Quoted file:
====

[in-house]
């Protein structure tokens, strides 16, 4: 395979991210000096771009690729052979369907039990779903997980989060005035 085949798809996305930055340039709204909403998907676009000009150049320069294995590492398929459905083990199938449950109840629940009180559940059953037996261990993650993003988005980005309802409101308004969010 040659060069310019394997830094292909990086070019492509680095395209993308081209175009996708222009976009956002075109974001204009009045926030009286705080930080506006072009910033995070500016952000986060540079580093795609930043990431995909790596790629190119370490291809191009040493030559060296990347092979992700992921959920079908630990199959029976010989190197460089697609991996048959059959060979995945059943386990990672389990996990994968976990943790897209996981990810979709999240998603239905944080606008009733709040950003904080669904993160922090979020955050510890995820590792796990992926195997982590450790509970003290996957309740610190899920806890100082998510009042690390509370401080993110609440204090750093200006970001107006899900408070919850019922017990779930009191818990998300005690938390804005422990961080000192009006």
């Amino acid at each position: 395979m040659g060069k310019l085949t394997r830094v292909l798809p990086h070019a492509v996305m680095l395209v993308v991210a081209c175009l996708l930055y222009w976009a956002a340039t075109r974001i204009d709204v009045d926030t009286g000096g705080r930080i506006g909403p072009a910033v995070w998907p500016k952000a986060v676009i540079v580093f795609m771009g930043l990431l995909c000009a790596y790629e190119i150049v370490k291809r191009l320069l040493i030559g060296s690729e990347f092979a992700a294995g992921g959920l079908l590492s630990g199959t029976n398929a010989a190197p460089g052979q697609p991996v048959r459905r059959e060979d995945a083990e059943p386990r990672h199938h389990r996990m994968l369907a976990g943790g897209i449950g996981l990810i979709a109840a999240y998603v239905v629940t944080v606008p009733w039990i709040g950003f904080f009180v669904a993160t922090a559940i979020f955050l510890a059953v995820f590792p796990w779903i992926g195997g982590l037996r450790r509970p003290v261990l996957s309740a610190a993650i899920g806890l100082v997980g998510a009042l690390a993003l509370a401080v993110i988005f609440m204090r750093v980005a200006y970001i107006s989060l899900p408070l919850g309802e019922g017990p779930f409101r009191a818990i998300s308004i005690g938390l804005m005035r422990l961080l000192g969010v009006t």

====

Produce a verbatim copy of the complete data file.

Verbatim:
[in-house]
């Protein structure tokens, strides 16, 4: 395979991210000096771009690729052979369907039990779903997980989060005035 085949798809996305930055340039709204909403998907676009000009150049320069294995590492398929459905083990199938449950109840629940009180559940059953037996261990993650993003988005980005309802409101308004969010 040659060069310019394997830094292909990086070019492509680095395209993308081209175009996708222009976009956002075109974001204009009045926030009286705080930080506006072009910033995070500016952000986060540079580093795609930043990431995909790596790629190119370490291809191009040493030559060296990347092979992700992921959920079908630990199959029976010989190197460089697609991996048959059959060979995945059943386990990672389990996990994968976990943790897209996981990810979709999240998603239905944080606008009733709040950003904080669904993160922090979020955050510890995820590792796990992926195997982590450790509970003290996957309740610190899920806890100082998510009042690390509370401080993110609440204090750093200006970001107006899900408070919850019922017990779930009191818990998300005690938390804005422990961080000192009006």
């Amino acid at each position: 395979m040659g060069k310019l085949t394997r830094v292909l798809p990086h070019a492509v996305m680095l395209v993308v991210a081209c175009l996708l930055y222009w976009a956002a340039t075109r974001i204009d709204v009045d926030t009286g000096g705080r930080i506006g909403p072009a910033v995070w998907p500016k952000a986060v676009i540079v580093f795609m771009g930043l990431l995909c000009a790596y790629e190119i150049v370490k291809r191009l320069l040493i030559g060296s690729e990347f092979a992700a294995g992921g959920l079908l590492s630990g199959t029976n398929a010989a190197p460089g052979q697609p991996v048959r459905r059959e060979d995945a083990e059943p386990r990672h199938h389990r996990m994968l369907a976990g943790g897209i449950g996981l990810i979709a109840a999240y998603v239905v629940t944080v606008p009733w039990i709040g950003f904080f009180v669904a993160t922090a559940i979020f955050l510890a059953v995820f590792p796990w779903i992926g195997g982590l037996r450790r509970p003290v261990l996957s309740a610190a993650i899920g806890l100082v997980g998510a009042l690390a993003l509370a401080v993110i988005f609440m204090r750093v980005a200006y970001i107006s989060l899900p408070l919850g309802e019922g017990p779930f409101r009191a818990i998300s308004i005690g938390l804005m005035r422990l961080l000192g969010v009006t």